A re-post from Remembrance Day 2018.

At the 11 hour of the 11 day of the 11th month, I will observe a minute of silence in remembrance.

One hundred years ago, on the 11th hour of the 11th day of the 11th month, the guns fell silent in No Man’s Land – the end of the “war to end all wars.”

On October 31, 1917, during the Second Battle of Passchendaele, my great-uncle Earle went missing, presumed dead. His body was never found. His brother, Grover, survived the war, returning home in 1918. On a foggy night, eight years later, he and my great-grandfather died when their wooden schooner was sliced in two by a metal-hulled steamer. A family grave marker commemorates both events.

Wooden sailing ships and metal steamers meeting in the fog: an adept analogy for World War One?

Sites I’ve been visiting lately regarding World War One:

the world remembers (a multi-year project to display the names of the dead on buildings through the world)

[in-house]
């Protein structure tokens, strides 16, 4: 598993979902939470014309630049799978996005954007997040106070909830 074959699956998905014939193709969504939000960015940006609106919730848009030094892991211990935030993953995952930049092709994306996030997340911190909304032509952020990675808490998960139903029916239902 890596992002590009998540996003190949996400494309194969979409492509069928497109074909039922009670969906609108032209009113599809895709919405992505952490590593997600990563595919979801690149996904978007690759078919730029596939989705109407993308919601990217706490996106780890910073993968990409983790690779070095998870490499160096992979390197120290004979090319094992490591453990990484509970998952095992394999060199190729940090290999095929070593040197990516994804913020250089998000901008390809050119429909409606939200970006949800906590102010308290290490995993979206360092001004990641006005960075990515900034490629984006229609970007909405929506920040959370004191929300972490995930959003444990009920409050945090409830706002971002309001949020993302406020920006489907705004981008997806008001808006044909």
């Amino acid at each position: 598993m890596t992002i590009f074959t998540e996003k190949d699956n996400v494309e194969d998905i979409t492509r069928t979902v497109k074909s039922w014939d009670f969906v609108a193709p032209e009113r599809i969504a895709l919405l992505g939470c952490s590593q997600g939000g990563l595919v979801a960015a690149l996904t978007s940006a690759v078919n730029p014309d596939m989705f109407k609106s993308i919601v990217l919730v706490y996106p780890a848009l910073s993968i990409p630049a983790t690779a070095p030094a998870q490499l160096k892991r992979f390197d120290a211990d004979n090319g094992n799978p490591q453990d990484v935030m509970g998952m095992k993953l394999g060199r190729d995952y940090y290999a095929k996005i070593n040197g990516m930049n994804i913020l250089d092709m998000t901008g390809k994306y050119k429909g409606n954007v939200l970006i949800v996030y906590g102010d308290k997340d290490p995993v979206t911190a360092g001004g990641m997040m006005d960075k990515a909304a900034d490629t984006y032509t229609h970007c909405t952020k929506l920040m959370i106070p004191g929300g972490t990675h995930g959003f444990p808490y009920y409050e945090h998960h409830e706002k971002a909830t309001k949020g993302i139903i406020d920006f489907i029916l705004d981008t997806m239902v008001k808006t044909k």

all is calm (play about the “unofficial” Christmas Day Truce in 1914)

Chinese Labor Corps (WW1)

Over The Top (interactive video game based on experiences of Canadian troops in WW1 from the Canadian War Museum site)

Another of my Remembrance/Veteran’s Day posts on World War One:  Why Canadians Wear Poppies

A story I’ve yet to write: the “what if” part of me who has always speculated that as Great-Uncle Earle’s body (common occurrence in the mud and trenches) was never found, perhaps he DID survive the war and  . . .

Take a moment, today, at 11 o’clock to reflect on this hundredth anniversary, and to hope some day there will be an end to war everywhere. As John Lennon sang: “give peace a chance.”

Image: Mud from the Canadian Archives via Wikipedia